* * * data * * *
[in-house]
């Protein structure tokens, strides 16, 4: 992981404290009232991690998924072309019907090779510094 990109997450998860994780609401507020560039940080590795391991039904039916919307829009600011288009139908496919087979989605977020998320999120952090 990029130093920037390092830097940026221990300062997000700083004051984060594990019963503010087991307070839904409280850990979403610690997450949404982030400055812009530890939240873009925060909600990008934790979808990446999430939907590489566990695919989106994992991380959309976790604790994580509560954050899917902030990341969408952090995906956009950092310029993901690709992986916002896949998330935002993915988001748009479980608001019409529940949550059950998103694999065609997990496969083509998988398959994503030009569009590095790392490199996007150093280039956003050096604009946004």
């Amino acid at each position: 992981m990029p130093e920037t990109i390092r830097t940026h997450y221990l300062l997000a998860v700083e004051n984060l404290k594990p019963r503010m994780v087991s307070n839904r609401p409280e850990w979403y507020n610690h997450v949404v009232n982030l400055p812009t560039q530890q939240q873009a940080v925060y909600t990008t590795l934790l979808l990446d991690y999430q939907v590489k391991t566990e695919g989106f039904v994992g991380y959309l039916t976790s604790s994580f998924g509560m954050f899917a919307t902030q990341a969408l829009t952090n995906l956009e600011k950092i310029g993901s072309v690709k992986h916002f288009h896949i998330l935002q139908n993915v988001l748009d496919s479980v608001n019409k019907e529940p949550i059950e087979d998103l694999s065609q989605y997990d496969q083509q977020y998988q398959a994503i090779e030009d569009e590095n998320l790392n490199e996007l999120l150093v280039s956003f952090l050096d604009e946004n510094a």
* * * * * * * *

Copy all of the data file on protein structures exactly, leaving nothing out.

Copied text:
[in-house]
């Protein structure tokens, strides 16, 4: 992981404290009232991690998924072309019907090779510094 990109997450998860994780609401507020560039940080590795391991039904039916919307829009600011288009139908496919087979989605977020998320999120952090 990029130093920037390092830097940026221990300062997000700083004051984060594990019963503010087991307070839904409280850990979403610690997450949404982030400055812009530890939240873009925060909600990008934790979808990446999430939907590489566990695919989106994992991380959309976790604790994580509560954050899917902030990341969408952090995906956009950092310029993901690709992986916002896949998330935002993915988001748009479980608001019409529940949550059950998103694999065609997990496969083509998988398959994503030009569009590095790392490199996007150093280039956003050096604009946004």
């Amino acid at each position: 992981m990029p130093e920037t990109i390092r830097t940026h997450y221990l300062l997000a998860v700083e004051n984060l404290k594990p019963r503010m994780v087991s307070n839904r609401p409280e850990w979403y507020n610690h997450v949404v009232n982030l400055p812009t560039q530890q939240q873009a940080v925060y909600t990008t590795l934790l979808l990446d991690y999430q939907v590489k391991t566990e695919g989106f039904v994992g991380y959309l039916t976790s604790s994580f998924g509560m954050f899917a919307t902030q990341a969408l829009t952090n995906l956009e600011k950092i310029g993901s072309v690709k992986h916002f288009h896949i998330l935002q139908n993915v988001l748009d496919s479980v608001n019409k019907e529940p949550i059950e087979d998103l694999s065609q989605y997990d496969q083509q977020y998988q398959a994503i090779e030009d569009e590095n998320l790392n490199e996007l999120l150093v280039s956003f952090l050096d604009e946004n510094a």